-- is not an easy one to answer. The choice of a character to be used for transcription purpose seems to be largely arbitrary – and yet, there is often some sort of consensus as to which character to choose. Some characters are even commonly used for transcription purpose in particular.JLanguage said:How is it done in written Chinese, since it's a character-based language?
Kwunlam, that's an amazing item you included in your e-mail. I had no idea that such a thing existed!
I'm making myself a copy.
Oh sorry, when I read again, I realise that you are not asking about "names" but "words" in general. The Chinese people, since the period of translating many many Buddhist sutras from regions within and near India, and since the period of modernisation in the 20th century, have been very actively incorporating Western concepts and words.How is it done in written Chinese, since it's a character-based language? Of course you could use pinyin, but is that really the standard way of doing it?
Well, there is no set rule, but generally names are formed according to sound but "chinese"-ized - either "Mandarin"-ized or "Cantonese"-ized.Good afternoon everyone.午安每个人
In Mandarin how do you normally form the names? I mean foreing names, there is a kind of rule what 汉字 you have to use or something? whatever name you want to translate how do you do it?
Thank you very much in Advance.
Then you will notice it sounds pretty weird because it is "Chinese"-ized.Thank you very much, so the best way of translating names into Mandarin is by means of phonetics right? and yes, Yoselin is a name for girls, not common indeed.
But less common is ''Dedubraska'' , indeed how can you translate that name if does not exist sounds like bra and a 's' alone in Mandarin? how you in Mandarin give a 汉字 in names that has sounds does not exist in Mandarin?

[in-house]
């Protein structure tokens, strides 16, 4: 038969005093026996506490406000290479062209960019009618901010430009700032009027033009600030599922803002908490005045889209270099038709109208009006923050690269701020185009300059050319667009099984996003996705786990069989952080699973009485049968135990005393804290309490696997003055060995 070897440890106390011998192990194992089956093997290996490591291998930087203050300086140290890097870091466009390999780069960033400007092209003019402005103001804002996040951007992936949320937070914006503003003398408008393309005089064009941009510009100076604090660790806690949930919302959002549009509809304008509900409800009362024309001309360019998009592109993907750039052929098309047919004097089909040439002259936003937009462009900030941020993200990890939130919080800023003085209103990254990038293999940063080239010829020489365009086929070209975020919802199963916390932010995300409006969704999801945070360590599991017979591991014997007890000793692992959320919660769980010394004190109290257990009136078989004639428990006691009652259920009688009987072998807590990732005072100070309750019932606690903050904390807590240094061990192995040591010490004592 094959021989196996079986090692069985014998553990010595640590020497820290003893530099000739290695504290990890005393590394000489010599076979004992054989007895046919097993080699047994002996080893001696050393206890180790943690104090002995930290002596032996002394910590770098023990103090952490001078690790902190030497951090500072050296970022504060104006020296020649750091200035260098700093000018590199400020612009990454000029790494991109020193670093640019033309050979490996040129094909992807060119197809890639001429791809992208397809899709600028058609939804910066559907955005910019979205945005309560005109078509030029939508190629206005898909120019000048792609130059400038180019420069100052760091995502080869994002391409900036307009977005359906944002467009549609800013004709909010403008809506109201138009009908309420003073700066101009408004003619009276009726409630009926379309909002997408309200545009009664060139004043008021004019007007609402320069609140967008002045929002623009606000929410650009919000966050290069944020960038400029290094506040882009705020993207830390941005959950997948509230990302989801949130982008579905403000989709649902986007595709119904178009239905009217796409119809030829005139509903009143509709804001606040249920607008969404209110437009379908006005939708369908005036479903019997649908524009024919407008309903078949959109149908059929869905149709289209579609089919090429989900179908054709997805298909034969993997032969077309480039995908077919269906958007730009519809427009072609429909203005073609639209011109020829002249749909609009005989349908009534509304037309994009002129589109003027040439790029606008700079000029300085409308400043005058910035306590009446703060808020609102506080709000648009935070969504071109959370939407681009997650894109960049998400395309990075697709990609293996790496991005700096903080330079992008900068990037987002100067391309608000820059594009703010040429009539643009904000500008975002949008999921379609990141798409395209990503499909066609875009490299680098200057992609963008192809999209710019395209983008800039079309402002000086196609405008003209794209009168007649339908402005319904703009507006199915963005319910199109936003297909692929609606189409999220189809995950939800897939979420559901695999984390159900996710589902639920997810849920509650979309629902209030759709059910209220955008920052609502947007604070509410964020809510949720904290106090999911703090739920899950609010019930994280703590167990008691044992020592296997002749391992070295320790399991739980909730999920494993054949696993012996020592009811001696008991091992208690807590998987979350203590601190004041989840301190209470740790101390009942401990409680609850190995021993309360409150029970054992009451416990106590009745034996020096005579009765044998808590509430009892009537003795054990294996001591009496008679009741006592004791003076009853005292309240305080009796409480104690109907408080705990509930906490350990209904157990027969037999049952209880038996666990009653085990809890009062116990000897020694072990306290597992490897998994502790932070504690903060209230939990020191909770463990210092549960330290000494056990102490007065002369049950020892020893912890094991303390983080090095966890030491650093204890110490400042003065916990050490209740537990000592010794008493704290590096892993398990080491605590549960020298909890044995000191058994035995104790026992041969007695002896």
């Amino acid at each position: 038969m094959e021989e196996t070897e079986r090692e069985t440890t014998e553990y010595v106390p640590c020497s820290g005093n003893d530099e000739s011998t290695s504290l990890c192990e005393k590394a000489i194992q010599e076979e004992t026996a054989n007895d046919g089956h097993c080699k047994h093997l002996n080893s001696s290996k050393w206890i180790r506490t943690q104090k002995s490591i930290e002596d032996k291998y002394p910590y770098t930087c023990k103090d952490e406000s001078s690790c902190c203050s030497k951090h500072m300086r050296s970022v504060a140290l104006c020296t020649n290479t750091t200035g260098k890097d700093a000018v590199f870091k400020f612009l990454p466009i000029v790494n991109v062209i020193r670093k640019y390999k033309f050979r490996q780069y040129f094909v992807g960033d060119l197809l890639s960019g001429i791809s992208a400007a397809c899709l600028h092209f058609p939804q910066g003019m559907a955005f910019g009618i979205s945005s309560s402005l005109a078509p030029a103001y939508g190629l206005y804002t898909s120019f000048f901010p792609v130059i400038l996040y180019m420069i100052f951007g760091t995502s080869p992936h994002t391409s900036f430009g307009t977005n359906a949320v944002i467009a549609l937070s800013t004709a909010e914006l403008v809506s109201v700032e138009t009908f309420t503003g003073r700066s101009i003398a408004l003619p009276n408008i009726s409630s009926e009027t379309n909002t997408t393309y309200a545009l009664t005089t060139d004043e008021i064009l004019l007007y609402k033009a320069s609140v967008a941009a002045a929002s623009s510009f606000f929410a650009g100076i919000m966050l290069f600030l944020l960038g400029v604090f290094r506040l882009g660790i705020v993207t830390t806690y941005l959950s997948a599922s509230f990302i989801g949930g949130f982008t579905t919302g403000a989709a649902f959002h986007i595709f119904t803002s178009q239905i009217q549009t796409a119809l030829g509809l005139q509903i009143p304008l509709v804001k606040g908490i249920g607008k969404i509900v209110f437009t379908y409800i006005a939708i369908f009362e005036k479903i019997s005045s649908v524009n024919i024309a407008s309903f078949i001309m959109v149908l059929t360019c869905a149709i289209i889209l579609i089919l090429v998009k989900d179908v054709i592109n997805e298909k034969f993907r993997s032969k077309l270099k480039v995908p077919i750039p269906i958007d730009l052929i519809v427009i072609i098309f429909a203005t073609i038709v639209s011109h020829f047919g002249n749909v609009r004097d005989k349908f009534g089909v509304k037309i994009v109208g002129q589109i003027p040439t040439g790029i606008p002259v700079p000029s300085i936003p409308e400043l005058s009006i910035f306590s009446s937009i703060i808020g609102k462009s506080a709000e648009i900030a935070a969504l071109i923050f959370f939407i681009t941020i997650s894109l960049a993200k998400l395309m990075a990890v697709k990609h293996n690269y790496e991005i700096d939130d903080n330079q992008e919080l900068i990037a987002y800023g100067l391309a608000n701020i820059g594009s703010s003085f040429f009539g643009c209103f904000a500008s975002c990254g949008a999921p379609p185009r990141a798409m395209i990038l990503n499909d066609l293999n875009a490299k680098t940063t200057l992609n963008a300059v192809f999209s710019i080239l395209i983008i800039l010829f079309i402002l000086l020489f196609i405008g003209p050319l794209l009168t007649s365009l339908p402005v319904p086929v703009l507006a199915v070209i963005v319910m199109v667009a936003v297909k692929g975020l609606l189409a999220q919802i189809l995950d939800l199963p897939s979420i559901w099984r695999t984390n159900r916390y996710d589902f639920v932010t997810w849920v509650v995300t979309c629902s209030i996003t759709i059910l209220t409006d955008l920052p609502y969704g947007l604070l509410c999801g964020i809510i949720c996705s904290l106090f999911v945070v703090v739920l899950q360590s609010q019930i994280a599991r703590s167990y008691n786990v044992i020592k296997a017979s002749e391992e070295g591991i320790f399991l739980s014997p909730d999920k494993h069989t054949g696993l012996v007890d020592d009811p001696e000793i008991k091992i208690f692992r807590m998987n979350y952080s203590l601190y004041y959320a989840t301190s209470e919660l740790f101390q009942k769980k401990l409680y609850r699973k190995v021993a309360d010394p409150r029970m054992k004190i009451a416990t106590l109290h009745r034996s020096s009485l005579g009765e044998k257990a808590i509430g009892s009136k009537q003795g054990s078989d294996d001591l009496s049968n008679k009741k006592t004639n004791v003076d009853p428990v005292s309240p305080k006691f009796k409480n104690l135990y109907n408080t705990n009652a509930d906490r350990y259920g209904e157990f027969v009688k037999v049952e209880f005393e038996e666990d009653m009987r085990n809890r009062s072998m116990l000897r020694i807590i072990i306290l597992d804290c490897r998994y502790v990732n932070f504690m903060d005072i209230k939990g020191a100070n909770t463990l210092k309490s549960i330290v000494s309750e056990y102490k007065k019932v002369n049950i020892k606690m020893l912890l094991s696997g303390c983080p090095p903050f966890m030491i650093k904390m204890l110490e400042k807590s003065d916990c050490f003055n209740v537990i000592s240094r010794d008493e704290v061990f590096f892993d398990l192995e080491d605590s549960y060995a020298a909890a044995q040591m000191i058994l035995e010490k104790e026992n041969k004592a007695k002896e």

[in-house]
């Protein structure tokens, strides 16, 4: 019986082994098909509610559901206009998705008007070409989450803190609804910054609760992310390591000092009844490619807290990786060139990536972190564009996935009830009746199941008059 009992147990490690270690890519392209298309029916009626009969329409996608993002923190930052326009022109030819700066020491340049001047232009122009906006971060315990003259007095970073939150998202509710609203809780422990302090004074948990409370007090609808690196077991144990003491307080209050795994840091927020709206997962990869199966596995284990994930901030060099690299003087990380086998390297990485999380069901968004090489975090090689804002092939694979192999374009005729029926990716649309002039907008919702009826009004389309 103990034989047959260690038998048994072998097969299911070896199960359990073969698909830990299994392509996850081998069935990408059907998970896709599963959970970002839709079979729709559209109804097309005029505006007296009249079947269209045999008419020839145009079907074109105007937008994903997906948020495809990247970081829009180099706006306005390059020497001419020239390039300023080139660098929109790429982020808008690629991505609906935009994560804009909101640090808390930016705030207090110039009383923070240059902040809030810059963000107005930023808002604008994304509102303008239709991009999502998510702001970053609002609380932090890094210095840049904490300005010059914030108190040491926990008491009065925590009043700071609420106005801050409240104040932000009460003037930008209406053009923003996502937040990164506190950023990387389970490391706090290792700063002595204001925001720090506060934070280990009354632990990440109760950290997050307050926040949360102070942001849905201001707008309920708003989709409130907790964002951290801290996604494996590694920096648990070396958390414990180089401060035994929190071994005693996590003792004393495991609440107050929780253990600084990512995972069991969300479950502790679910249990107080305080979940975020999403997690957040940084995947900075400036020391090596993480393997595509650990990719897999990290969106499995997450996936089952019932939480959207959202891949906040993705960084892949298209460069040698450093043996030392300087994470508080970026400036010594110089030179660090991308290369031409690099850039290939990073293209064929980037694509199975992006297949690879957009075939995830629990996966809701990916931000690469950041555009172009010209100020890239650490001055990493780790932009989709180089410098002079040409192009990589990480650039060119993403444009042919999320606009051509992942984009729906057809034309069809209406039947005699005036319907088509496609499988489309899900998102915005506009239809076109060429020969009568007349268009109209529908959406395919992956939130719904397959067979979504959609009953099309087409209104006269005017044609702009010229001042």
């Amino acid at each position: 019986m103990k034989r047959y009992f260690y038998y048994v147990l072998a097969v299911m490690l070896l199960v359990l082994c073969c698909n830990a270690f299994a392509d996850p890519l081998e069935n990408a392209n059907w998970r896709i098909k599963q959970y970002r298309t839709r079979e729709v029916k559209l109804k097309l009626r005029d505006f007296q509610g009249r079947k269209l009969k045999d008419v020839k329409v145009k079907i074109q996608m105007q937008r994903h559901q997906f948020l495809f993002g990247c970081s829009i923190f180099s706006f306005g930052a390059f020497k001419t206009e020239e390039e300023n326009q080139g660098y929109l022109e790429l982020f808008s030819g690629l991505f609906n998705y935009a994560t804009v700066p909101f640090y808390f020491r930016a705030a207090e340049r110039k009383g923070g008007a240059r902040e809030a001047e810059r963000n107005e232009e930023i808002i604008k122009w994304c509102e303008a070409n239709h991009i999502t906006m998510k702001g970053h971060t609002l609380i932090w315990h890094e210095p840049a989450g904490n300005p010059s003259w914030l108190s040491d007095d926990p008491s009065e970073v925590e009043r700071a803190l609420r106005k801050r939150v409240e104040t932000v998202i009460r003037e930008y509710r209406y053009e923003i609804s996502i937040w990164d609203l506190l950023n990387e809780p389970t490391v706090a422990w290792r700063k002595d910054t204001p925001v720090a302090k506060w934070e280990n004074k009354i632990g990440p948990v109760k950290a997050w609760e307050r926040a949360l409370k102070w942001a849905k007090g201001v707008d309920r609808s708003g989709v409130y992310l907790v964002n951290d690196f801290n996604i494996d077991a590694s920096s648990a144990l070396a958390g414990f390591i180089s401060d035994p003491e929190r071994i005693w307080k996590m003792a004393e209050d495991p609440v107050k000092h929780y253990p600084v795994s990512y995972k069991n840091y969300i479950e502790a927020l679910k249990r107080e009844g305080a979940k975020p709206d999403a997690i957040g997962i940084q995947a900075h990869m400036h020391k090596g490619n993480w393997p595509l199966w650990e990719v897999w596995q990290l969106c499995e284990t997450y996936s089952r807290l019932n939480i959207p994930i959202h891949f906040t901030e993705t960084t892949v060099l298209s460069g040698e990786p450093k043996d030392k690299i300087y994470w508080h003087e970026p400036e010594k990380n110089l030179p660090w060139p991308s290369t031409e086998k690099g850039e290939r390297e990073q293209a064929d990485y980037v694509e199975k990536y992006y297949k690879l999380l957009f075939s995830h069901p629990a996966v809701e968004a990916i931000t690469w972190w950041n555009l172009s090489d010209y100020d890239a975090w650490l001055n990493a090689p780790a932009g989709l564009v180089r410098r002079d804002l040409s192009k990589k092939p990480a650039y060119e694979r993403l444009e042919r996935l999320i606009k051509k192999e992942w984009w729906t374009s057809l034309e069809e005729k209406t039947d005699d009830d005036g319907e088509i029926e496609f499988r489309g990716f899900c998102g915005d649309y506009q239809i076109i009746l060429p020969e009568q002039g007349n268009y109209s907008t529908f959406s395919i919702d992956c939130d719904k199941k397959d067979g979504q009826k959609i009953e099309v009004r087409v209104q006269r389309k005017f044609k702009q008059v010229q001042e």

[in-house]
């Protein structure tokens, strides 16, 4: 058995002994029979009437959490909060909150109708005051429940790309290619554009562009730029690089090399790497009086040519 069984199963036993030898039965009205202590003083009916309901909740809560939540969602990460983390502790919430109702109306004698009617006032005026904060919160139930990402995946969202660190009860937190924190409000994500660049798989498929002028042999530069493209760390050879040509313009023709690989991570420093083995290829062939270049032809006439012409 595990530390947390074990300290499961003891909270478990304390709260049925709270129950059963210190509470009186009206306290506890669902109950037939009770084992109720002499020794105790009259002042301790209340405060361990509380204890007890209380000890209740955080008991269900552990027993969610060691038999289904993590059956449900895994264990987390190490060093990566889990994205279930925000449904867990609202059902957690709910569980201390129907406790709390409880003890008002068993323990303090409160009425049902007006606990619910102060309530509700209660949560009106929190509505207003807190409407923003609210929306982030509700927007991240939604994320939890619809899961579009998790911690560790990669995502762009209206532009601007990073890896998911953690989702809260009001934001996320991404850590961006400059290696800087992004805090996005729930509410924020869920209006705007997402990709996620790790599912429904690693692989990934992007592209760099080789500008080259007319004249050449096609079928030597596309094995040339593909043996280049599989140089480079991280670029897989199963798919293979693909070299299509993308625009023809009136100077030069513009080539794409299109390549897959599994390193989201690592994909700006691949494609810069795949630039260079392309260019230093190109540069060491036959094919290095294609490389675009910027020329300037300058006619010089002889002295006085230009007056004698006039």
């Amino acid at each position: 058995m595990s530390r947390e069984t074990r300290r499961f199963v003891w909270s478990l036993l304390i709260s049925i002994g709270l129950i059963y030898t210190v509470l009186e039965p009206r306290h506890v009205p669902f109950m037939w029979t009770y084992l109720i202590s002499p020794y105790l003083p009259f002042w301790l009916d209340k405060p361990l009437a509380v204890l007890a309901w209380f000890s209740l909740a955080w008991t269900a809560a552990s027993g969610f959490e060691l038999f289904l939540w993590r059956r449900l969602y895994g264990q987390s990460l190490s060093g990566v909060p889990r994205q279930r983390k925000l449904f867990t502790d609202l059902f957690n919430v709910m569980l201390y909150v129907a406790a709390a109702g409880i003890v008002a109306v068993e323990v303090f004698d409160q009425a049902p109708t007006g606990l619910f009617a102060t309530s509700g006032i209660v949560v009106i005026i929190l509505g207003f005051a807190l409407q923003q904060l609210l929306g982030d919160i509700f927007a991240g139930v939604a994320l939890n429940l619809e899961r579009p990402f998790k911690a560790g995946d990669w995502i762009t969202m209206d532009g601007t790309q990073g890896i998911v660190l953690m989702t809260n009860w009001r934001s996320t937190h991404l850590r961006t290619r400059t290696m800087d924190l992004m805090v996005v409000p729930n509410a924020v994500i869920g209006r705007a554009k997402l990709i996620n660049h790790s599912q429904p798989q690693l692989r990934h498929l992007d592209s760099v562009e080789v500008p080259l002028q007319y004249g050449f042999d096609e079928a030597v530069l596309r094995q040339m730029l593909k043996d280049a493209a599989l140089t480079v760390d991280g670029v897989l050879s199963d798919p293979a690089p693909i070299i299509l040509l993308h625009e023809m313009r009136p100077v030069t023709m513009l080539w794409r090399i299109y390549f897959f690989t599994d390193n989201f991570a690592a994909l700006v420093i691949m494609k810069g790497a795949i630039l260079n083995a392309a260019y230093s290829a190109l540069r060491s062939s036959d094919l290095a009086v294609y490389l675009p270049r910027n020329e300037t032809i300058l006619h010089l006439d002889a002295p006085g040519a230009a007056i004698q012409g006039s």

Do you add something ?
Thank you very much.
Particular cases as in "the entire word" and not just a segment of sound.Okay , understood, particular cases? yes, basics cases, because I am new at Mandarin so I have that doubt.
'tra' ' cro' 'ble' ' grin' 'ki' 'ko' 'so' 'cy' 'pe'
Thank you in advance.
I think the best thing for you to do if you are interested is to familiarize yourself with the Pinyin chart so that you know what sounds exist in Mandarin Chinese.Thank you very much. So as I can see 'bra' is split up in 'bu la'' the sound 's' alone would become a 'xi/si'' and the sound 'ka' is 'jia' what other sounds are substituted like that in Mandarin? Could you give me the substitution for sounds which do not exist in Mandarin please?
Thank you very much in advance.
Here's some:Sorry my bad, yes I know Japanese, in Japanese not problem how to form names, but Chinese is very different.
Okay, names with those sounds.
tracky, cross, bleim, grimmjow, kikito, kodak, solargelis, lucy, pericles or pedro.
Those are the examples that come to my mind.
Thank you in advance.
Usually it doesn't make sense on its own. Sometimes it may make a little sense on its own, but with little relation to the context. In the case for 智利, it simply means "Wise" and 'Profit" separately.Since each chinese sign has its own meaning, what is the meaning of both separatedly? do them make any sense?